Written by: Corey Janoff
Many readers of this blog have heard of or are actively pursuing Public Service Loan Forgiveness (PSLF). I imagine many of you are concerned about PSLF and the likelihood of getting your student loans forgiven under the program. For those who are unfamiliar with PSLF, it is a program that was implemented in 2007 that enables people with federal student loans to potentially have their loans forgiven if they satisfy certain requirements.
The short version is if you have federal Direct student loans and you make payments on a qualifying income-driven payment plan while working for a qualifying non-profit or government entity, after 120 qualifying payments you can potentially have your loan balance forgiven. For many people who work in the public sector, this is very attractive.
For physicians working at hospitals, most hospitals are considered non-profit entities. Most physicians will complete 3-7 years of training at a hospital before they get into their first “real” job and earn a larger income. If you make payments based on income while in training, those payments will be relatively small. That only leaves a few years of larger payments at the attending income level before possible loan forgiveness. With the average student loan debt for physicians completing medical residency/fellowship upwards of $200,000, the idea of spending a few more years working at a hospital and potentially getting a portion of those loans forgiven is worth considering.
How to Qualify for PSLF
Thanks to all the different types of loans and possible employers, it can be confusing at first, but the rules are pretty straightforward.
1. You must have Federal Direct student loans. Private loans don’t qualify. Perkins loans don’t qualify. The Department of Education makes it pretty easy in that the loans have the word “Direct” in the title of the loan if they are Direct loans. If you don’t have Direct loans, keep reading; we will address that momentarily.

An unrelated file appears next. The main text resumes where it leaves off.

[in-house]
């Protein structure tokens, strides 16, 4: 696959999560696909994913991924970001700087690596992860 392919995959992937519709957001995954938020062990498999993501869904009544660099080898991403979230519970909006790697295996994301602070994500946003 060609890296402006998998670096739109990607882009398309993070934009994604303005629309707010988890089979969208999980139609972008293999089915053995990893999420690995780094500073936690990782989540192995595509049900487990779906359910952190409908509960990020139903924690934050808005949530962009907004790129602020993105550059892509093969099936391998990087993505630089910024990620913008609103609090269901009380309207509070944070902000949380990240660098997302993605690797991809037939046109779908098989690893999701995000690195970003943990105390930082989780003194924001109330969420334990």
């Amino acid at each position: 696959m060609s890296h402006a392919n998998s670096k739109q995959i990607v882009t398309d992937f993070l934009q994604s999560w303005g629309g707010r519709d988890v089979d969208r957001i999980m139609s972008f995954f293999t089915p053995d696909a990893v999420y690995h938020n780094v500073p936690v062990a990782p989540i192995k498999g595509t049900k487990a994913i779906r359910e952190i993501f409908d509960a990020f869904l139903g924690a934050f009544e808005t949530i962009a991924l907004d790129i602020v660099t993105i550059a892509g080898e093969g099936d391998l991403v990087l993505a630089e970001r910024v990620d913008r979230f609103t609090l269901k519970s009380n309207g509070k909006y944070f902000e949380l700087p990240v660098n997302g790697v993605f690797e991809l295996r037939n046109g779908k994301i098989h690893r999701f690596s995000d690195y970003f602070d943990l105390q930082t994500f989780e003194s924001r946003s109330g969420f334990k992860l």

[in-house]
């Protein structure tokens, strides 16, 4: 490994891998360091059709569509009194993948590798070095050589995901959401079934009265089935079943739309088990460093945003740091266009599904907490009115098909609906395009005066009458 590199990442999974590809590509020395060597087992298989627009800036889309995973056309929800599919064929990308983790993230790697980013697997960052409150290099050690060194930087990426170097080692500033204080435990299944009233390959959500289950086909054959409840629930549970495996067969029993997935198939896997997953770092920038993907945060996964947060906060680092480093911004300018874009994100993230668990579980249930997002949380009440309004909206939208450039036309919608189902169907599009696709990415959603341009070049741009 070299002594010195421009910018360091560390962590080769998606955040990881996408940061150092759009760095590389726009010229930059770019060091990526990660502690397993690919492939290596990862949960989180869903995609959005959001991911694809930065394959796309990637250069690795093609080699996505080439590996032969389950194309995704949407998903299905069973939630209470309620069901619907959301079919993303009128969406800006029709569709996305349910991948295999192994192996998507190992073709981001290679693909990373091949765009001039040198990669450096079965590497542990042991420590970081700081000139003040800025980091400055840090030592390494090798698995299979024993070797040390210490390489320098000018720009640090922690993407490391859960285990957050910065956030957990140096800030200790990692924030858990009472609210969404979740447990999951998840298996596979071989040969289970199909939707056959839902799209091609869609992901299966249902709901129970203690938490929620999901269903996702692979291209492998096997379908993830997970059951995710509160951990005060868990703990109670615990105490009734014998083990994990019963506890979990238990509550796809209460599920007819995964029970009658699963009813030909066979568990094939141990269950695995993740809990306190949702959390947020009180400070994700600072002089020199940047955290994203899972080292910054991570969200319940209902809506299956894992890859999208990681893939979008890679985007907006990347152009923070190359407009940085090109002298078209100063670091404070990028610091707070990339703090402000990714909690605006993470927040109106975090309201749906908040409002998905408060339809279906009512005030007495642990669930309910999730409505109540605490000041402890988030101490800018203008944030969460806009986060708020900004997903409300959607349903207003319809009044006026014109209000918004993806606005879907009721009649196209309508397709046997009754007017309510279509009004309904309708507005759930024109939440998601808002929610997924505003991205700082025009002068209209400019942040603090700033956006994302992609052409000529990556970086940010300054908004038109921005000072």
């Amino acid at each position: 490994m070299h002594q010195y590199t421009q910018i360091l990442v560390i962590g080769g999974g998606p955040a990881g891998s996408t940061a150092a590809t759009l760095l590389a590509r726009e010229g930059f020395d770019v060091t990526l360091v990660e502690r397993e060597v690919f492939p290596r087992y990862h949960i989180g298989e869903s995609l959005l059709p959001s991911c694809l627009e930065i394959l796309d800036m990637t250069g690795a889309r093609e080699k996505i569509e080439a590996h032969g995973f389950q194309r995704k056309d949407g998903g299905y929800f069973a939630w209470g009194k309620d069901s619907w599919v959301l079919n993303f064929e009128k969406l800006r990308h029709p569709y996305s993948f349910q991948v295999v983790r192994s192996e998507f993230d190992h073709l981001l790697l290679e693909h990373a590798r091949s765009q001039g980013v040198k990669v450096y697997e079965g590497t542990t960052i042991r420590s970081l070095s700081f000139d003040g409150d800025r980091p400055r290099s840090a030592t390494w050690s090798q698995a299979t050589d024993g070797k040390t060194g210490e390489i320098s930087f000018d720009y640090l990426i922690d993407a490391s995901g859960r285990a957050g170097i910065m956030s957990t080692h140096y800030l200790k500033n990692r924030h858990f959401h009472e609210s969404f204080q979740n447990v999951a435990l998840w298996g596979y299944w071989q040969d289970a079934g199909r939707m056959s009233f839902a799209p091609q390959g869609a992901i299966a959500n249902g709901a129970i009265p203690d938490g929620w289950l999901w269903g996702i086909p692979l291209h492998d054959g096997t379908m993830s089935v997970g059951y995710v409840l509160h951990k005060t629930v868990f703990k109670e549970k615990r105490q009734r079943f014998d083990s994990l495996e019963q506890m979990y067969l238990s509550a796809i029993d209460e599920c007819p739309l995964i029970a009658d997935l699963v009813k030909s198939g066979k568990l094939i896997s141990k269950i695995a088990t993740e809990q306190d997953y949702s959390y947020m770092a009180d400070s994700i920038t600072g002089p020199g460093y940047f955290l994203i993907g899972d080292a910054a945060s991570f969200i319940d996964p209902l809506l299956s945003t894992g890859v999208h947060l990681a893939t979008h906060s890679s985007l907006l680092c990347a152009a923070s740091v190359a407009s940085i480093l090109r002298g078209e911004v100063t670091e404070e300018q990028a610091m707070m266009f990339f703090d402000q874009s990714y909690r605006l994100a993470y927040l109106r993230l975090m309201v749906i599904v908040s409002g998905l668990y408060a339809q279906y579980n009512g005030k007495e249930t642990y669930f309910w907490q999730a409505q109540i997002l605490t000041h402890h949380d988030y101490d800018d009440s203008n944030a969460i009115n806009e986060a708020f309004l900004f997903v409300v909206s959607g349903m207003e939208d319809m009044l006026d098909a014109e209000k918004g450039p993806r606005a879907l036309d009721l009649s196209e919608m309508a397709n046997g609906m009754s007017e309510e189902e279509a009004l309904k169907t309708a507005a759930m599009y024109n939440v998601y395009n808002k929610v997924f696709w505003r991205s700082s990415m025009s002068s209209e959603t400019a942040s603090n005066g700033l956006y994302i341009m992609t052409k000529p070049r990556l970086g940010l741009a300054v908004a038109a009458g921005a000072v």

2. You must be on a qualifying income-driven payment plan. Depending on the type of loans and when the loans were originated, different payment plans may apply. The common ones are Income Based Repayment (IBR), Pay as you Earn (PAYE), and Revised Pay as you Earn (RePAYE). They all calculate the amount you are obligated to pay based on your income.
3. You must work full time for a qualifying employer and certify your employment. In general, full time is defined by the greater of 30+ hours per week, or whatever your employer defines as full-time. There is a PSLF Employment Certification form that your employer(s) needs to sign to verify your employment, which you will submit to FedLoan Servicing. You need to submit one for each employer you work at while making qualifying payments. We advise submitting it annually. Once your first certification has been submitted, FedLoan Servicing will take over your loan servicing and you will be officially enrolled in the program and be able to track your progress.
4. You must make 120 qualifying monthly payments while working at a qualifying employer. The payments do not need to be consecutive. Only one payment per month can count. Therefore, at a minimum, it will take ten years before anyone is eligible to have their remaining loan balance forgiven.
There are a few other nuances, but those are the main components. This all seems pretty straightforward, so why is there so much concern about PSLF?
Concerned About PSLF Loan Forgiveness?